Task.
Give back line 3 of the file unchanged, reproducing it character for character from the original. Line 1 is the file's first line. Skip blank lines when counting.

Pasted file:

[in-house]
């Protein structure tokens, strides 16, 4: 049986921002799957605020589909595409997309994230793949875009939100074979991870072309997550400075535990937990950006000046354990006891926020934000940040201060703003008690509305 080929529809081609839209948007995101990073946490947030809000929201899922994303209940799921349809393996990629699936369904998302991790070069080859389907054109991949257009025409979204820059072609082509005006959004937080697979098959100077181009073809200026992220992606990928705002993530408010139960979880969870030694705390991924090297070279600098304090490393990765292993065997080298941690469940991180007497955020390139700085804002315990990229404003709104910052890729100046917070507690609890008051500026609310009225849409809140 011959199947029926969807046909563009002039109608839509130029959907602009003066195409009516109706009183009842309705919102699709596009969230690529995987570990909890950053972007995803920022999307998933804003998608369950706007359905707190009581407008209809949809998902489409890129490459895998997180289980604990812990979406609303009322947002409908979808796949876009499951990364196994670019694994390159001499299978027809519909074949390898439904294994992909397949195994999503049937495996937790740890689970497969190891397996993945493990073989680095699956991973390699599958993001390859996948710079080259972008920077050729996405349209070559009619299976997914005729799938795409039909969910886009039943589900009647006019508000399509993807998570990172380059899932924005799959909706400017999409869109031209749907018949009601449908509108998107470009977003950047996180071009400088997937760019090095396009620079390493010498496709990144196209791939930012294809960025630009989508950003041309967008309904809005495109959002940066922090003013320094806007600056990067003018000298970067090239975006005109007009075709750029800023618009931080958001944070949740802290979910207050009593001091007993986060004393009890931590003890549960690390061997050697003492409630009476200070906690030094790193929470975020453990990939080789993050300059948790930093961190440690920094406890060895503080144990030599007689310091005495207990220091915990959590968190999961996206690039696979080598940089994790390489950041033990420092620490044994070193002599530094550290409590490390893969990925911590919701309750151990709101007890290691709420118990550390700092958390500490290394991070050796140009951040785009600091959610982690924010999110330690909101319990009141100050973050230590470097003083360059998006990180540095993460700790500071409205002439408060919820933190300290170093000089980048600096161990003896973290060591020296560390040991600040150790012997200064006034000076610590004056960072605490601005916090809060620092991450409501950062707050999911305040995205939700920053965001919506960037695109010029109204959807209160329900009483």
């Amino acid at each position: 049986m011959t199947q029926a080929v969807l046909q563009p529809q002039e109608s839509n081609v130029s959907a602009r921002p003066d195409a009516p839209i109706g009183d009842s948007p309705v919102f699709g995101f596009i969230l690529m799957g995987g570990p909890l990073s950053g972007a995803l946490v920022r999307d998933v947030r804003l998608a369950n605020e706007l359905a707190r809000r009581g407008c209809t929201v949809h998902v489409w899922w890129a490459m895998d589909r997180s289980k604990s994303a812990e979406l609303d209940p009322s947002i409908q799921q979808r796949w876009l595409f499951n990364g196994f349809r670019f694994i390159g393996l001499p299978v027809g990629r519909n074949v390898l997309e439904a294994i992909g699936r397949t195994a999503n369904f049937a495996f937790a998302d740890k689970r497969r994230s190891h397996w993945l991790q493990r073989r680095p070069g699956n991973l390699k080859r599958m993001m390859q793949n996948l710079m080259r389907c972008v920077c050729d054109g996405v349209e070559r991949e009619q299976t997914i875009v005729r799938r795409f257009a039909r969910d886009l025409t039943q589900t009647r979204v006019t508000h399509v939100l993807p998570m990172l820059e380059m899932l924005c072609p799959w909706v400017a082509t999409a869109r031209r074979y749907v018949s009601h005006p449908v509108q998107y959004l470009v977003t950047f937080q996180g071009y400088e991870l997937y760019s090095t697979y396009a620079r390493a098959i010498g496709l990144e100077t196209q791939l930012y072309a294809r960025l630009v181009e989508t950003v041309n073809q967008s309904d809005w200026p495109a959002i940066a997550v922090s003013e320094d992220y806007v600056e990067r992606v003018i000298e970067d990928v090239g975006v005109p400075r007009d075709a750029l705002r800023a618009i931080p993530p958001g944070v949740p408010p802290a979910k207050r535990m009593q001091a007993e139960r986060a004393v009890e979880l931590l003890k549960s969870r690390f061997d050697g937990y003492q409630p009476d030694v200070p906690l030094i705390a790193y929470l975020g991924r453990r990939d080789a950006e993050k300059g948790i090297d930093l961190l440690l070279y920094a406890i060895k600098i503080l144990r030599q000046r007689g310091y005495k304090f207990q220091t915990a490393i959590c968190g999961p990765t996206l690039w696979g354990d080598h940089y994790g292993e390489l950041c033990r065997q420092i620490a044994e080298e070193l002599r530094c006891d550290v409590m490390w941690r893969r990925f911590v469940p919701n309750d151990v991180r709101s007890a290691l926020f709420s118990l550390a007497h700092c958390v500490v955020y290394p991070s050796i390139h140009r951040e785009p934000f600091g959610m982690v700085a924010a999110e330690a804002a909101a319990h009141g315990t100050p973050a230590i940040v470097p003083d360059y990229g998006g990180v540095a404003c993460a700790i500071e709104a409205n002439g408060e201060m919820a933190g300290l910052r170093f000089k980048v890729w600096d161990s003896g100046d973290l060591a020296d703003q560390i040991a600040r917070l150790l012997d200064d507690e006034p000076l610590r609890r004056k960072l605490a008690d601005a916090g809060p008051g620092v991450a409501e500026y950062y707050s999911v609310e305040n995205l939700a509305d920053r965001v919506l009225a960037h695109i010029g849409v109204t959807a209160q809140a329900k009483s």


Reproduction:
């Amino acid at each position: 049986m011959t199947q029926a080929v969807l046909q563009p529809q002039e109608s839509n081609v130029s959907a602009r921002p003066d195409a009516p839209i109706g009183d009842s948007p309705v919102f699709g995101f596009i969230l690529m799957g995987g570990p909890l990073s950053g972007a995803l946490v920022r999307d998933v947030r804003l998608a369950n605020e706007l359905a707190r809000r009581g407008c209809t929201v949809h998902v489409w899922w890129a490459m895998d589909r997180s289980k604990s994303a812990e979406l609303d209940p009322s947002i409908q799921q979808r796949w876009l595409f499951n990364g196994f349809r670019f694994i390159g393996l001499p299978v027809g990629r519909n074949v390898l997309e439904a294994i992909g699936r397949t195994a999503n369904f049937a495996f937790a998302d740890k689970r497969r994230s190891h397996w993945l991790q493990r073989r680095p070069g699956n991973l390699k080859r599958m993001m390859q793949n996948l710079m080259r389907c972008v920077c050729d054109g996405v349209e070559r991949e009619q299976t997914i875009v005729r799938r795409f257009a039909r969910d886009l025409t039943q589900t009647r979204v006019t508000h399509v939100l993807p998570m990172l820059e380059m899932l924005c072609p799959w909706v400017a082509t999409a869109r031209r074979y749907v018949s009601h005006p449908v509108q998107y959004l470009v977003t950047f937080q996180g071009y400088e991870l997937y760019s090095t697979y396009a620079r390493a098959i010498g496709l990144e100077t196209q791939l930012y072309a294809r960025l630009v181009e989508t950003v041309n073809q967008s309904d809005w200026p495109a959002i940066a997550v922090s003013e320094d992220y806007v600056e990067r992606v003018i000298e970067d990928v090239g975006v005109p400075r007009d075709a750029l705002r800023a618009i931080p993530p958001g944070v949740p408010p802290a979910k207050r535990m009593q001091a007993e139960r986060a004393v009890e979880l931590l003890k549960s969870r690390f061997d050697g937990y003492q409630p009476d030694v200070p906690l030094i705390a790193y929470l975020g991924r453990r990939d080789a950006e993050k300059g948790i090297d930093l961190l440690l070279y920094a406890i060895k600098i503080l144990r030599q000046r007689g310091y005495k304090f207990q220091t915990a490393i959590c968190g999961p990765t996206l690039w696979g354990d080598h940089y994790g292993e390489l950041c033990r065997q420092i620490a044994e080298e070193l002599r530094c006891d550290v409590m490390w941690r893969r990925f911590v469940p919701n309750d151990v991180r709101s007890a290691l926020f709420s118990l550390a007497h700092c958390v500490v955020y290394p991070s050796i390139h140009r951040e785009p934000f600091g959610m982690v700085a924010a999110e330690a804002a909101a319990h009141g315990t100050p973050a230590i940040v470097p003083d360059y990229g998006g990180v540095a404003c993460a700790i500071e709104a409205n002439g408060e201060m919820a933190g300290l910052r170093f000089k980048v890729w600096d161990s003896g100046d973290l060591a020296d703003q560390i040991a600040r917070l150790l012997d200064d507690e006034p000076l610590r609890r004056k960072l605490a008690d601005a916090g809060p008051g620092v991450a409501e500026y950062y707050s999911v609310e305040n995205l939700a509305d920053r965001v919506l009225a960037h695109i010029g849409v109204t959807a209160q809140a329900k009483s």